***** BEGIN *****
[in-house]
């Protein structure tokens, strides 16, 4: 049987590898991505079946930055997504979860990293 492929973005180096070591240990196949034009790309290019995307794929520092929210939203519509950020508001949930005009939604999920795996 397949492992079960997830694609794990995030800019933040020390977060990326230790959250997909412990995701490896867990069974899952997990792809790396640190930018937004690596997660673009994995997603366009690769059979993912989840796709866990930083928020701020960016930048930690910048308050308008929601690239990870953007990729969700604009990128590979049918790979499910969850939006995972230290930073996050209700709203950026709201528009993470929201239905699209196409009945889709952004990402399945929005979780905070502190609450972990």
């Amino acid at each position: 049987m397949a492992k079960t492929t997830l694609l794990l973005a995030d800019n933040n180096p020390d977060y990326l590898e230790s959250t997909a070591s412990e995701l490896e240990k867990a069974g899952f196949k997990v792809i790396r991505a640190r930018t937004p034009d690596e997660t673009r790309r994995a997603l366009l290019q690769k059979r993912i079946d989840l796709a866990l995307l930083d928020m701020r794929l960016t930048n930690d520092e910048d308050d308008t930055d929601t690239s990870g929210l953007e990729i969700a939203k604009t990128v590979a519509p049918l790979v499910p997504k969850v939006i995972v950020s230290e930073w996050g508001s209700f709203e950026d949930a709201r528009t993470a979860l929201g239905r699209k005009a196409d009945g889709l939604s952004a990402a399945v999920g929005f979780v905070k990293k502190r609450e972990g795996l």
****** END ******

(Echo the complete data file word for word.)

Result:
[in-house]
């Protein structure tokens, strides 16, 4: 049987590898991505079946930055997504979860990293 492929973005180096070591240990196949034009790309290019995307794929520092929210939203519509950020508001949930005009939604999920795996 397949492992079960997830694609794990995030800019933040020390977060990326230790959250997909412990995701490896867990069974899952997990792809790396640190930018937004690596997660673009994995997603366009690769059979993912989840796709866990930083928020701020960016930048930690910048308050308008929601690239990870953007990729969700604009990128590979049918790979499910969850939006995972230290930073996050209700709203950026709201528009993470929201239905699209196409009945889709952004990402399945929005979780905070502190609450972990």
């Amino acid at each position: 049987m397949a492992k079960t492929t997830l694609l794990l973005a995030d800019n933040n180096p020390d977060y990326l590898e230790s959250t997909a070591s412990e995701l490896e240990k867990a069974g899952f196949k997990v792809i790396r991505a640190r930018t937004p034009d690596e997660t673009r790309r994995a997603l366009l290019q690769k059979r993912i079946d989840l796709a866990l995307l930083d928020m701020r794929l960016t930048n930690d520092e910048d308050d308008t930055d929601t690239s990870g929210l953007e990729i969700a939203k604009t990128v590979a519509p049918l790979v499910p997504k969850v939006i995972v950020s230290e930073w996050g508001s209700f709203e950026d949930a709201r528009t993470a979860l929201g239905r699209k005009a196409d009945g889709l939604s952004a990402a399945v999920g929005f979780v905070k990293k502190r609450e972990g795996l």